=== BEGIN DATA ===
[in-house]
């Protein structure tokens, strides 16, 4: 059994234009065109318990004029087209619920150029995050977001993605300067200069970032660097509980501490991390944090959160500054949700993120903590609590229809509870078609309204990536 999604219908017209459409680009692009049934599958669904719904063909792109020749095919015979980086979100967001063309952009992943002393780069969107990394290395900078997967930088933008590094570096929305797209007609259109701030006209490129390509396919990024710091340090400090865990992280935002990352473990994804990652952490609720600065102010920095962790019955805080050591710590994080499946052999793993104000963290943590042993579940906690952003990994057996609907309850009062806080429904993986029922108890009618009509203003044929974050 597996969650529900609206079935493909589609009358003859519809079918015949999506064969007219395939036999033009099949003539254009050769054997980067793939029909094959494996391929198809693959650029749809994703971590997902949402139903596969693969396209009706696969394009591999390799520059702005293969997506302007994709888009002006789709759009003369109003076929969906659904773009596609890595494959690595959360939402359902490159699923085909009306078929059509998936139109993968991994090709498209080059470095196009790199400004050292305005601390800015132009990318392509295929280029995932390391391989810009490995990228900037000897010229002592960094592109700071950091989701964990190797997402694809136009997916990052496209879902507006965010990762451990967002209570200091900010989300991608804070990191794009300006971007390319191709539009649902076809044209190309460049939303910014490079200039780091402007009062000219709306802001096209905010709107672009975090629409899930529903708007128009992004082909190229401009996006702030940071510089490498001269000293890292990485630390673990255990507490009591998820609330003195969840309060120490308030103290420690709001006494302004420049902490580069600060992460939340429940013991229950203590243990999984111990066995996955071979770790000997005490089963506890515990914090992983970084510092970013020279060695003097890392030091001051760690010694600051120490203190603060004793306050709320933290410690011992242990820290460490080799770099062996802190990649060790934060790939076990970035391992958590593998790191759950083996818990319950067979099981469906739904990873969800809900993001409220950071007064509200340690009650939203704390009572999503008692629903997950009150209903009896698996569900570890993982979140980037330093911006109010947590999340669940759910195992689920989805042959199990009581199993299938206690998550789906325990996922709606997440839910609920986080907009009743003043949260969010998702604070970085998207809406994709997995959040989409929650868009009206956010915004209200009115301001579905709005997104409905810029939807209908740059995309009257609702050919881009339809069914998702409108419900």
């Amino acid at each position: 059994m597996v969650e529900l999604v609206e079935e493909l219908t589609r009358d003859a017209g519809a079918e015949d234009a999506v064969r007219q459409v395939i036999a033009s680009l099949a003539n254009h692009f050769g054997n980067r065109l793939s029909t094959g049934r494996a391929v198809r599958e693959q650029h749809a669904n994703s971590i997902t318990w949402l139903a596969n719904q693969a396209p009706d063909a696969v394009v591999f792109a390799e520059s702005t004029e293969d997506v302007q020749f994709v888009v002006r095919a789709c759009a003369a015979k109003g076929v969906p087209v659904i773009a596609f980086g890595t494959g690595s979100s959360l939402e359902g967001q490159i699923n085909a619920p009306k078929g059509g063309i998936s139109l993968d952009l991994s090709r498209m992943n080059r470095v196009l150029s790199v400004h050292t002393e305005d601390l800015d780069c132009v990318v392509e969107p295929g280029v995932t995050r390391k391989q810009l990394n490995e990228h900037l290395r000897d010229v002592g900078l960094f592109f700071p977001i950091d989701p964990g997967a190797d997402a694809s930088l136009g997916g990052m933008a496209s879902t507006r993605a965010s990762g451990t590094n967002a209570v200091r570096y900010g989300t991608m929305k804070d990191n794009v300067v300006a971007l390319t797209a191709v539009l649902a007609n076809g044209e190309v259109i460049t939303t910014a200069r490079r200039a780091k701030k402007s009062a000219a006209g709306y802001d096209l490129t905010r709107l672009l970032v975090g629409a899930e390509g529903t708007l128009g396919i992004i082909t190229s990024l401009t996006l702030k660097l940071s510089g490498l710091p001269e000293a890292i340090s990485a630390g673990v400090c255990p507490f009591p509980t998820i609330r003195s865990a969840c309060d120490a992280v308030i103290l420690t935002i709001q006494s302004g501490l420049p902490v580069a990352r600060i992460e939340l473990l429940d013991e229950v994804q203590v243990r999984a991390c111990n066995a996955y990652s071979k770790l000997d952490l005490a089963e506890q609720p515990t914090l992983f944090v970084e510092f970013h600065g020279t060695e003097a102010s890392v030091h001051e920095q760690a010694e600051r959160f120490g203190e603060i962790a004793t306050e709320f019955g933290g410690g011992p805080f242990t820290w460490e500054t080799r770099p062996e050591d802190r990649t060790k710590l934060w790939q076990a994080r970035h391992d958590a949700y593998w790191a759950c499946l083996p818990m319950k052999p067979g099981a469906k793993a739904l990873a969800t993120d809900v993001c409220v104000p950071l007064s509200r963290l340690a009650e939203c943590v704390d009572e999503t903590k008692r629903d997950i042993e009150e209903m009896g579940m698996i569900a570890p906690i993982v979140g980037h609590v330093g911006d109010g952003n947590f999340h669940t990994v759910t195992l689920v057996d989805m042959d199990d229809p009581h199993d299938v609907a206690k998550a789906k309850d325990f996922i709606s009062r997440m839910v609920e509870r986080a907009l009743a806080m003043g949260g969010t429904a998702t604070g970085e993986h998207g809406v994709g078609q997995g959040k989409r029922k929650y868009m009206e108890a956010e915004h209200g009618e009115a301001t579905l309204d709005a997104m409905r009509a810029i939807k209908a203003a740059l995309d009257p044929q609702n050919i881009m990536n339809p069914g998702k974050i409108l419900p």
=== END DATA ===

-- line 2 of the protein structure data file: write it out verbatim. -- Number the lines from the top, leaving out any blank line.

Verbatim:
């Protein structure tokens, strides 16, 4: 059994234009065109318990004029087209619920150029995050977001993605300067200069970032660097509980501490991390944090959160500054949700993120903590609590229809509870078609309204990536 999604219908017209459409680009692009049934599958669904719904063909792109020749095919015979980086979100967001063309952009992943002393780069969107990394290395900078997967930088933008590094570096929305797209007609259109701030006209490129390509396919990024710091340090400090865990992280935002990352473990994804990652952490609720600065102010920095962790019955805080050591710590994080499946052999793993104000963290943590042993579940906690952003990994057996609907309850009062806080429904993986029922108890009618009509203003044929974050 597996969650529900609206079935493909589609009358003859519809079918015949999506064969007219395939036999033009099949003539254009050769054997980067793939029909094959494996391929198809693959650029749809994703971590997902949402139903596969693969396209009706696969394009591999390799520059702005293969997506302007994709888009002006789709759009003369109003076929969906659904773009596609890595494959690595959360939402359902490159699923085909009306078929059509998936139109993968991994090709498209080059470095196009790199400004050292305005601390800015132009990318392509295929280029995932390391391989810009490995990228900037000897010229002592960094592109700071950091989701964990190797997402694809136009997916990052496209879902507006965010990762451990967002209570200091900010989300991608804070990191794009300006971007390319191709539009649902076809044209190309460049939303910014490079200039780091402007009062000219709306802001096209905010709107672009975090629409899930529903708007128009992004082909190229401009996006702030940071510089490498001269000293890292990485630390673990255990507490009591998820609330003195969840309060120490308030103290420690709001006494302004420049902490580069600060992460939340429940013991229950203590243990999984111990066995996955071979770790000997005490089963506890515990914090992983970084510092970013020279060695003097890392030091001051760690010694600051120490203190603060004793306050709320933290410690011992242990820290460490080799770099062996802190990649060790934060790939076990970035391992958590593998790191759950083996818990319950067979099981469906739904990873969800809900993001409220950071007064509200340690009650939203704390009572999503008692629903997950009150209903009896698996569900570890993982979140980037330093911006109010947590999340669940759910195992689920989805042959199990009581199993299938206690998550789906325990996922709606997440839910609920986080907009009743003043949260969010998702604070970085998207809406994709997995959040989409929650868009009206956010915004209200009115301001579905709005997104409905810029939807209908740059995309009257609702050919881009339809069914998702409108419900």